"In these, the twilight years of the nineteenth century, I amazed at how high mankind has soared, and at how deep it has fallen, because of the myriad advances in our sciences and in engineering. Seldom does a day go by without a gentleman announcing his newest life-changing invention, each claiming it will benefit mankind in some way.
“It is a pity that we, the leaders of the civilised nations of the Earth, could not have put these marvels to better use. May God have mercy on us all."
Robert Delamere, Lord Conway and Prime Minister 1893-95.
It is 1895 and the world is in turmoil. In the decades to come historians will reflect upon the cause of this state of affairs and many will point at Charles Babbage. His perfection of his Difference Engine and then his Analytical Engine gave the new scientific establishments in the great imperial nations the tool they had so long needed in order to make a great leap forward. The ability to make huge and repeatable sets of complex calculations revolutionized the world.
Within twenty years we had the perfection of miniaturized steam engines, electric light and motors, Radium Bricks, Arc weapons, Hydrogen and latterly Helium Dirigibles, Road Trains, Calculating Artillery Engines, Sea and Land Dreadnoughts and, well, the list is almost endless. Nothing is impossible when the wealth of a great nation is coupled to the unlimited imagination of educated men of science and their engineers.
The one thing that all these marvellous advances has not brought is peace. Every Great Power has been jostling its neighbours for resources and more importantly, the latest technology. None can afford to stand still and allow its neighbours to advance their science and engineering unmolested. If they do they risk being overwhelmed as the French were in 1861 by the Prussians with the first Mobile Calculating Artillery Engines, or the Northern Americans in the year after that, as their ports were put to the flame and successfully blockaded by the South's Armoured Sea Dreadnoughts.
Some nations have also been tapping into spiritual and psychic powers as well, in order to produce an unholy combination of the mystical and the mechanical, such as the ghastly Prussian Tod-truppen.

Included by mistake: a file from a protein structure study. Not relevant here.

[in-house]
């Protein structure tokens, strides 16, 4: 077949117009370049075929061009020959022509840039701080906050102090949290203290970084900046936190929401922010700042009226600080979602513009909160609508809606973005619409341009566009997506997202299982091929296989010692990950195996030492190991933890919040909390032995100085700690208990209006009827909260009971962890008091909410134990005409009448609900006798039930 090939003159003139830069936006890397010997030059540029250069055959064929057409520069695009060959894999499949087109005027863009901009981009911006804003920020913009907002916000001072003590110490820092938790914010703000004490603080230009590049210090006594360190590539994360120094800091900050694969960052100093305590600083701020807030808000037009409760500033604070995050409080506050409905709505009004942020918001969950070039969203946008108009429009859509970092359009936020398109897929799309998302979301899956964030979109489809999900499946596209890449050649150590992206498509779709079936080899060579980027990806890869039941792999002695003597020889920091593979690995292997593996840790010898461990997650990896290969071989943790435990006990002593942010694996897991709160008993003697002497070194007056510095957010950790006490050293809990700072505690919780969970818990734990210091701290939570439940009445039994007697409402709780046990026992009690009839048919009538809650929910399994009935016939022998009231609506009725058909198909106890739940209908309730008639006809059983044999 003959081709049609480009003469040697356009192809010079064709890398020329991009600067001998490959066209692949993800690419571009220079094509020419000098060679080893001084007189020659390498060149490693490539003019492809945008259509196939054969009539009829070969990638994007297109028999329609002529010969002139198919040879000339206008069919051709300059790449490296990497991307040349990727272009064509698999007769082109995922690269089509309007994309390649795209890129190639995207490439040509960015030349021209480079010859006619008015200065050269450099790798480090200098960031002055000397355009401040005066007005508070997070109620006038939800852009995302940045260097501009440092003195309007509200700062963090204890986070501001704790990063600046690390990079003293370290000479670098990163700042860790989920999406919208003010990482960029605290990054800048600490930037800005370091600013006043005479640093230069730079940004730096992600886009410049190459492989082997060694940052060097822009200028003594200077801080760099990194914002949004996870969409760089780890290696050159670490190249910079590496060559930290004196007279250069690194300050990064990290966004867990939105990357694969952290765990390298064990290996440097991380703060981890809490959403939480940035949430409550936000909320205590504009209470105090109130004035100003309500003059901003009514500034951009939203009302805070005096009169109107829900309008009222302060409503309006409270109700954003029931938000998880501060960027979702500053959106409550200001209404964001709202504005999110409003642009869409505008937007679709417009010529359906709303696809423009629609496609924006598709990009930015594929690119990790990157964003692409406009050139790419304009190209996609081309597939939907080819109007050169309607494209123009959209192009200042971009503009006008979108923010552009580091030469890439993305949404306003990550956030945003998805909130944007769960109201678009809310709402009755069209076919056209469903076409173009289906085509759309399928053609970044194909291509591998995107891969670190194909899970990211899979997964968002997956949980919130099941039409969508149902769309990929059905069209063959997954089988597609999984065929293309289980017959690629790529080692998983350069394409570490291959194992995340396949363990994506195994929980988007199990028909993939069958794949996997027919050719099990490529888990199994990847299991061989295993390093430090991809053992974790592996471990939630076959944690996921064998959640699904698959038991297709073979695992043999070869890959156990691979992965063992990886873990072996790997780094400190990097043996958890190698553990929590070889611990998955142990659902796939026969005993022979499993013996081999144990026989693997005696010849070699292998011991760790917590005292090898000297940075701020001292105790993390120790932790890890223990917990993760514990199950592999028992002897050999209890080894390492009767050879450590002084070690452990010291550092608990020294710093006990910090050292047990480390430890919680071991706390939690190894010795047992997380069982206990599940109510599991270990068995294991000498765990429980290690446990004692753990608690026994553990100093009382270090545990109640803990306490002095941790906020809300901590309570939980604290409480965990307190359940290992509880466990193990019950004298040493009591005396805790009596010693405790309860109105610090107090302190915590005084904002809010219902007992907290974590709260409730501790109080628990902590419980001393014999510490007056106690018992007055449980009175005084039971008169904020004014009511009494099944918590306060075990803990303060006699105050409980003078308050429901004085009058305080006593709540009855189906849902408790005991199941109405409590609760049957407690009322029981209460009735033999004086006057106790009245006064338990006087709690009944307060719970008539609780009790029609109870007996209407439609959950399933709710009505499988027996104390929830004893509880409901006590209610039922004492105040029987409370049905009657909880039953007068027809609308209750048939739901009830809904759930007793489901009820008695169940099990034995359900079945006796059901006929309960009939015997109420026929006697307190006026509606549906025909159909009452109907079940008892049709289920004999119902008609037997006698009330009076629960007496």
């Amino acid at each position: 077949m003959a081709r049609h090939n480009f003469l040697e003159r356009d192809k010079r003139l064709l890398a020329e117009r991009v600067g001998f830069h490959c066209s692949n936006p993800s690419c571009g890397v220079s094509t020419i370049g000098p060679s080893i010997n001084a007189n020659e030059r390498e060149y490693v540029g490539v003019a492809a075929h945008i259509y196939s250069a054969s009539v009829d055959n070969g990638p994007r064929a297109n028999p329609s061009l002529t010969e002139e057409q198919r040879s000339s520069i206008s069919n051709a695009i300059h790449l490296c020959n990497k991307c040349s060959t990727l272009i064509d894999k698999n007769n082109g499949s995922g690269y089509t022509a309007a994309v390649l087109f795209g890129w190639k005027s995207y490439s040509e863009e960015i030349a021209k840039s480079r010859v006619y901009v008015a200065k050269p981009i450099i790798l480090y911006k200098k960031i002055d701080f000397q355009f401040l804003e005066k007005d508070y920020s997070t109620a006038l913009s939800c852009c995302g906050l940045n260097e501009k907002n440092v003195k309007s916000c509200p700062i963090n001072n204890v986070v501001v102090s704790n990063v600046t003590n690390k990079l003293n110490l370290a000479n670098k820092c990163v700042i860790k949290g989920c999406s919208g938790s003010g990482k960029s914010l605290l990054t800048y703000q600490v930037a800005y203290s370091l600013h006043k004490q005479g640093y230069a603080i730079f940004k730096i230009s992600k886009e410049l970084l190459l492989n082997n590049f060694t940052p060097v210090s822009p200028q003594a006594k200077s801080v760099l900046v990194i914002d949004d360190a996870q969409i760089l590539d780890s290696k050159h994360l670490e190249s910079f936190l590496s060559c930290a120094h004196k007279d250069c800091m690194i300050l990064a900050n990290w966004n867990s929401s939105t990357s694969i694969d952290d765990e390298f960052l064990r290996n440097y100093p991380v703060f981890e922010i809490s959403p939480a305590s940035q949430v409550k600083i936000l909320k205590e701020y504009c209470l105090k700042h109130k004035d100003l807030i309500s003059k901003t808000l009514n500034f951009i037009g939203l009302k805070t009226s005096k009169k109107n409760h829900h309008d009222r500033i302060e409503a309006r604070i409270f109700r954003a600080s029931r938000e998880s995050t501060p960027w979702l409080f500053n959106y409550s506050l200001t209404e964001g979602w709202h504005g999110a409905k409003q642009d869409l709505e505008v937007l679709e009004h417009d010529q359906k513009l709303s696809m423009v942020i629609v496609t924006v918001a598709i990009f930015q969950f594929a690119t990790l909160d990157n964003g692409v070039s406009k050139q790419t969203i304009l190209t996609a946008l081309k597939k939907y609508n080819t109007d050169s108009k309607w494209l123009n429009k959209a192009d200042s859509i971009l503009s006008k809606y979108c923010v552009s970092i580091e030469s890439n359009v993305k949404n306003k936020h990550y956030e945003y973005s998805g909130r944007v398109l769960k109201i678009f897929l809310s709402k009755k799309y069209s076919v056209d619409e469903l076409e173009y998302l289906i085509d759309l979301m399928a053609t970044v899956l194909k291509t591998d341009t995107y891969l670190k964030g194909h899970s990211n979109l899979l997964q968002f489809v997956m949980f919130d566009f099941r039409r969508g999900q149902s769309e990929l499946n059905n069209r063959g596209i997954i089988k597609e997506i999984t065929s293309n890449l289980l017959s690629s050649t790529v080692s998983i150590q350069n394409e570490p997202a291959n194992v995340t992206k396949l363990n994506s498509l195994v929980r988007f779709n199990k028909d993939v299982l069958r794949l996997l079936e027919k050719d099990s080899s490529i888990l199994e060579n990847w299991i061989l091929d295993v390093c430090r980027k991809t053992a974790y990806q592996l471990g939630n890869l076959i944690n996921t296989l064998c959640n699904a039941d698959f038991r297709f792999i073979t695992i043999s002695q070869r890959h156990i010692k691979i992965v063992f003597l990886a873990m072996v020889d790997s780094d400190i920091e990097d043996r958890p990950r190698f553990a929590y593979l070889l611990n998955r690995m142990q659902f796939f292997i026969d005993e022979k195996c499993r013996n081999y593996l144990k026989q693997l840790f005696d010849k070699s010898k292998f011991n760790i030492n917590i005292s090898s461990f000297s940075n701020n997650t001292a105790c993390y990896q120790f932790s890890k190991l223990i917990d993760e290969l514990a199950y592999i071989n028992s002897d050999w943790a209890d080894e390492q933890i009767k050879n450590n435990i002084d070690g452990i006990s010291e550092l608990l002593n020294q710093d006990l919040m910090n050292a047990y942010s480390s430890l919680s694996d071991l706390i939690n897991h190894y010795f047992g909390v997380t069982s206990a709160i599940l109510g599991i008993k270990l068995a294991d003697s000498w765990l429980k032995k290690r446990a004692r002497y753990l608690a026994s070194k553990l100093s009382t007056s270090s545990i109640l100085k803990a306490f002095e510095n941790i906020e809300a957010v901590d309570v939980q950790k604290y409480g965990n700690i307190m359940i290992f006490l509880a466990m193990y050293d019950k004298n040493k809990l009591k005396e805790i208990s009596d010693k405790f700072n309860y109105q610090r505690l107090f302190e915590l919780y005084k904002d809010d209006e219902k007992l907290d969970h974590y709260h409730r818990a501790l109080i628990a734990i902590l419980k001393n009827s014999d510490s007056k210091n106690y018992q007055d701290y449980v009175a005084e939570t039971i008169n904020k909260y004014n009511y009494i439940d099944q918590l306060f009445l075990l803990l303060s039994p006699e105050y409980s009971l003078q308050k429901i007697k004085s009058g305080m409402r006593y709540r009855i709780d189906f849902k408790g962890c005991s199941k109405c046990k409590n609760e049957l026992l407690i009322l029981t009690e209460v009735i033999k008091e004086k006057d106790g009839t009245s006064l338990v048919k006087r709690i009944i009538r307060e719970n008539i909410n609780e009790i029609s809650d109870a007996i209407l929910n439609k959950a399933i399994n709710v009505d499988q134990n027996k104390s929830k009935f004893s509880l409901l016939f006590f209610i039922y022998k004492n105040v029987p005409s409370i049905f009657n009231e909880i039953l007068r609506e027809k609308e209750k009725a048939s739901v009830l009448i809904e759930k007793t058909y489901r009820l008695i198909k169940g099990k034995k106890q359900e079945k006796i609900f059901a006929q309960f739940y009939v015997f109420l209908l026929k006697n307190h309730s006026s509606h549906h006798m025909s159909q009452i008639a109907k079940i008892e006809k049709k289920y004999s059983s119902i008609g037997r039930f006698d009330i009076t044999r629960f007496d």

Although there have been relatively few open conflicts between the Great Powers, there is a state of undeclared and secret war between them all. This is where the Adventuring Companies come in. These are the deniable clandestine agents of the Great Powers (and of other globe-spanning organizations). They act in the shadows pitting their skills, their wits and the newest technologies against each other to obtain the latest scientific formula, artefact or other vital component.
Small groups of highly skilled and specialized operatives are brought together for each mission under the command of a trusted 'Captain'. In Great Britain they work directly for Her Majesty’s Government or out of the Explorer's Club in London’s Pall Mall. In Prussia their patron is the highly secretive Thule Society, and in the USA they are mostly sponsored by the Secret Service. There are similar organizations in each of the Great Powers. They all have the choice of their nation's latest arms, armour and other equipment with which to perform their missions.
The game of In Her Majesty’s Name pits these small Adventuring Companies against each other in skirmish battles which may be single encounters or part of longer narrative campaigns. The rules are quick to learn but have sufficient depth to give a satisfying evening’s entertainment.
This is the core rulebook.
Be the first to review this game
You have to be logged to submit reviews.